Japanese contemporary printmaking
Katsuyuki Nishijima was born in 1945 in Yamaguchi Province, Japan. He had studied the art of woodblock printmaking at the studio of the Mikumo Publishing company in Kyoto. From 1965 to 1970 Katsuyuki Nishijima exhibited with the artist group Kyoto Independents 1965-1970 and in solo and group art shows.
The art of Katsuyuki Nishijima has one thing in common with the shin hanga movement of artists like Hasui Kawase, Tsuchiya Koitsu or Ito Shinsui. His prints show a romantic image of Japan that has little to do with reality. Views of old shop entrances in Kyoto, farmhouses with thatched roofs, old rural store houses, colorful umbrellas, old store signs, wooden bridges and stone walls: That is the world depicted by Katsuyuki Nishijima.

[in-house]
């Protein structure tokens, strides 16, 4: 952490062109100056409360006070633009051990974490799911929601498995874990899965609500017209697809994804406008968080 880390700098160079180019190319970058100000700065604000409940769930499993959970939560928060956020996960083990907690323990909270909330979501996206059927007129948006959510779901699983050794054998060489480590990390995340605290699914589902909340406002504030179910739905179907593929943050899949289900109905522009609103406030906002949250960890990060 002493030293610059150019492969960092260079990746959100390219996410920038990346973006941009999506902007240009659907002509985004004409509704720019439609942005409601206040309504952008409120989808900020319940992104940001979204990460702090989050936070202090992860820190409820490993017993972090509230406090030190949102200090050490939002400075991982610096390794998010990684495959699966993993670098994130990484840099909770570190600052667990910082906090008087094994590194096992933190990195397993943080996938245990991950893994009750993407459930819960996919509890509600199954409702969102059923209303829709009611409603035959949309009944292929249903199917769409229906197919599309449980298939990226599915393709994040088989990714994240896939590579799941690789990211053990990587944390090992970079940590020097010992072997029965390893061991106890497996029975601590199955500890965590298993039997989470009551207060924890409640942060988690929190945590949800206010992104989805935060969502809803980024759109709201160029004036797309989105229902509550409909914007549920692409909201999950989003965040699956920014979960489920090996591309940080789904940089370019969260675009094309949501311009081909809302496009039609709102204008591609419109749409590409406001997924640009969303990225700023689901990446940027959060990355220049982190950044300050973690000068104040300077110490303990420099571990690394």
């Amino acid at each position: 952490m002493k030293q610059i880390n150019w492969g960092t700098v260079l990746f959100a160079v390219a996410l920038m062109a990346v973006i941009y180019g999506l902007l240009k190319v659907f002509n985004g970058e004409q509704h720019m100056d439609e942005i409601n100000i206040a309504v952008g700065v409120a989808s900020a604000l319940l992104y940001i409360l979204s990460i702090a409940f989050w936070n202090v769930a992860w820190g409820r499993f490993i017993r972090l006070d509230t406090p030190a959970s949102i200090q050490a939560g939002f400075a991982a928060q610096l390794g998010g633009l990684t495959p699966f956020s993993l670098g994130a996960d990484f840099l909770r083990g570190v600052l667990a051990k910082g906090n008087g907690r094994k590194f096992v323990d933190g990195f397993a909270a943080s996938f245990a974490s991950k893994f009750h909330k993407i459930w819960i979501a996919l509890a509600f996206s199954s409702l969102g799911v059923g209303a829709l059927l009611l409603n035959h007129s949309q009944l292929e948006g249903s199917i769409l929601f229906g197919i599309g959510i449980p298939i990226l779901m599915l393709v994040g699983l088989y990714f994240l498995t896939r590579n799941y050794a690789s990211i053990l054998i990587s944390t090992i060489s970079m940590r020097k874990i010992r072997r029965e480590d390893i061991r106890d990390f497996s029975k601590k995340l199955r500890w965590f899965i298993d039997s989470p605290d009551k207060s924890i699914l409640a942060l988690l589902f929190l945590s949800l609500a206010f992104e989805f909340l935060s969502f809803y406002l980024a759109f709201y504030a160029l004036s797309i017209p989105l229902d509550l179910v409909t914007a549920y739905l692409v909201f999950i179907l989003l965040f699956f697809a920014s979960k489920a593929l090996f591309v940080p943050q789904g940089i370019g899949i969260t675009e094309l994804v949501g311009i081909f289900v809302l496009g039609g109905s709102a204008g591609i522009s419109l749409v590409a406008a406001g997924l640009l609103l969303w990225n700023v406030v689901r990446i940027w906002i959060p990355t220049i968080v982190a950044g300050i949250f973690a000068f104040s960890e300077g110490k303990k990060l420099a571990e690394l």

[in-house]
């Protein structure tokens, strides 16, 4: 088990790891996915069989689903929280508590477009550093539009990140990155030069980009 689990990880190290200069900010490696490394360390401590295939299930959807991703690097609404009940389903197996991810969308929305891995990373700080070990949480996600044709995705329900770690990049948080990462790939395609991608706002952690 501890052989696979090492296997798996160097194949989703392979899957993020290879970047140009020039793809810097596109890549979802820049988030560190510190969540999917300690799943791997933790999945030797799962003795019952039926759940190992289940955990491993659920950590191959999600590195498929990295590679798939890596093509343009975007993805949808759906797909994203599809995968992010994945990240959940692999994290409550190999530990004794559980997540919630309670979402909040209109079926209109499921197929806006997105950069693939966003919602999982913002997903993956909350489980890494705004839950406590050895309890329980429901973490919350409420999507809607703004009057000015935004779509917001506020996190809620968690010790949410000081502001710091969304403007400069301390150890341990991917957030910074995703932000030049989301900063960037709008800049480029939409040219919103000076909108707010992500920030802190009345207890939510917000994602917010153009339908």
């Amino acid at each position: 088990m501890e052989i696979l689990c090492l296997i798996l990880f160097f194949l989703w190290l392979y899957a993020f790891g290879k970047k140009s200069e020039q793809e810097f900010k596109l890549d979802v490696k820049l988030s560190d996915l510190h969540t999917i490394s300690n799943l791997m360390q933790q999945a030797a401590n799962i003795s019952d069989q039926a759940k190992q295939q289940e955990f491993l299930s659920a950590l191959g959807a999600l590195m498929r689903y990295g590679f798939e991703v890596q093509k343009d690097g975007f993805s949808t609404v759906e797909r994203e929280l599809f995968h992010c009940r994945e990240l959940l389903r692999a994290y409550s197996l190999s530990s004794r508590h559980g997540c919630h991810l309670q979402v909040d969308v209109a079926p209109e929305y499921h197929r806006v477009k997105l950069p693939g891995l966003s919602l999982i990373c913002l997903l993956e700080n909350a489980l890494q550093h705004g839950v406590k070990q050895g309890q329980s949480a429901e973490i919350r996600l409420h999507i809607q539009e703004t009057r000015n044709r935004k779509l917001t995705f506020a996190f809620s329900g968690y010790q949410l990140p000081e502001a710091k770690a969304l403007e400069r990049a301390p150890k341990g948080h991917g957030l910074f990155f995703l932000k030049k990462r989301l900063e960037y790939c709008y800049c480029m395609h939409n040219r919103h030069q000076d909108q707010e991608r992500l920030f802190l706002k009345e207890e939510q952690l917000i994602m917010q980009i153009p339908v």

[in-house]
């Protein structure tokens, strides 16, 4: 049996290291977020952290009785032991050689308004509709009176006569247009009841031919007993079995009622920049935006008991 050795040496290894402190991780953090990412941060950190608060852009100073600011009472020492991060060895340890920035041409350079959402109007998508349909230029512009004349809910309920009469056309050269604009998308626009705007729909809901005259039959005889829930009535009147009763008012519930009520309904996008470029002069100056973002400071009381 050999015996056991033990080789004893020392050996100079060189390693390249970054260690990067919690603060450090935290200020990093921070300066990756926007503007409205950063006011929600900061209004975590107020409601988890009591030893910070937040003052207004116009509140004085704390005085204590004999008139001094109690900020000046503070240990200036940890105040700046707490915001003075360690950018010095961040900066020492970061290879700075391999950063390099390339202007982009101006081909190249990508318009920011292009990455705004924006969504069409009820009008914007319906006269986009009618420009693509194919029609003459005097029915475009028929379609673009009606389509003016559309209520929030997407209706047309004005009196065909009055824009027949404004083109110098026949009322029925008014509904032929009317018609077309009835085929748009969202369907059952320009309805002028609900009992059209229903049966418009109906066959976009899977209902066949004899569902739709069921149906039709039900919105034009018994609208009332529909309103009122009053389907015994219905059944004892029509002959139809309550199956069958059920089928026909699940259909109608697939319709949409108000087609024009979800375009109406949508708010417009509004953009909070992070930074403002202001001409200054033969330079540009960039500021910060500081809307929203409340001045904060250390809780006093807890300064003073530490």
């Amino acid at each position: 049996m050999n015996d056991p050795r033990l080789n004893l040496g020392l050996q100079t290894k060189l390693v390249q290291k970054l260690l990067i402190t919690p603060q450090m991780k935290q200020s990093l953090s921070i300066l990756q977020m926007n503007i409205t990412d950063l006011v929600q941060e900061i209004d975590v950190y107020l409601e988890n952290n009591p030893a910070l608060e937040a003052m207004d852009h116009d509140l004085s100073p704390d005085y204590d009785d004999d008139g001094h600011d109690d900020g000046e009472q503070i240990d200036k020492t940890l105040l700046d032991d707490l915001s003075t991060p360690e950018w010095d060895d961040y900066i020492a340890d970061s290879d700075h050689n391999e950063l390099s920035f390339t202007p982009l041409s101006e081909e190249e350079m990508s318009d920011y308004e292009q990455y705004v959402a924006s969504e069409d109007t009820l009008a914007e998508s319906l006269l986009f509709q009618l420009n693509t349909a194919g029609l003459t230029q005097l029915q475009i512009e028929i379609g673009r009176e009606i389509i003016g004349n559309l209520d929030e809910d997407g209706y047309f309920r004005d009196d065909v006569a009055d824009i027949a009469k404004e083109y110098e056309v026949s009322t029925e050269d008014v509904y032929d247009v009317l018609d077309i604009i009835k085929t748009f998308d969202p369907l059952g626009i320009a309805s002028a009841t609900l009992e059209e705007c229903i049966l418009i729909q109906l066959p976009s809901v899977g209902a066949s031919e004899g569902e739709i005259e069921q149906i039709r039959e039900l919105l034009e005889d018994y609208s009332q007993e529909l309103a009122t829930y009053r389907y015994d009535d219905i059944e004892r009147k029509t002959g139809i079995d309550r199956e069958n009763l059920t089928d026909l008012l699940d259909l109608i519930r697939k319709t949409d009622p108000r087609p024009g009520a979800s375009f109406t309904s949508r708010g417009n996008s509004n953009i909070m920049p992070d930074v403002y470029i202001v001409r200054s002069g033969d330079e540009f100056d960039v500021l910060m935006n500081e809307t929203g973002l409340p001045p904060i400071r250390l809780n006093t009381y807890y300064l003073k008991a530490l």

We have never seen one design of a street scene that showed a car or any other modern achievements. Nor have we seen any woodblock prints by Katsuyuki Nishijima showing people. His views of narrow lanes in Kyoto or a snowy village road are always empty. Not even a strolling dog is to be seen. One feels automatically reminded of the woodblock prints by Hasui Kawase. The speciality of this artist was to depict one or two lonely people on his images, but without showing their faces. That created a rather eerie atmosphere.
Katsuyuki Nishijima goes one step further and shows deserted streets and landscapes. Nasty and sarcastic people could now come up with the idea that the artist shows no humans on his images because his skills were not good enough to draw them well. Such straightforward thoughts are by no means blasphemous. Often they hit the nail on the head and explain things better than endless pages of academic high-brow lectures.
However for Katsuyuki Nishijima this simple explanation is wrong. The artist knows his trade. He even wrote a book about the art of printmaking. His technical craftsmanship is beyond any doubt.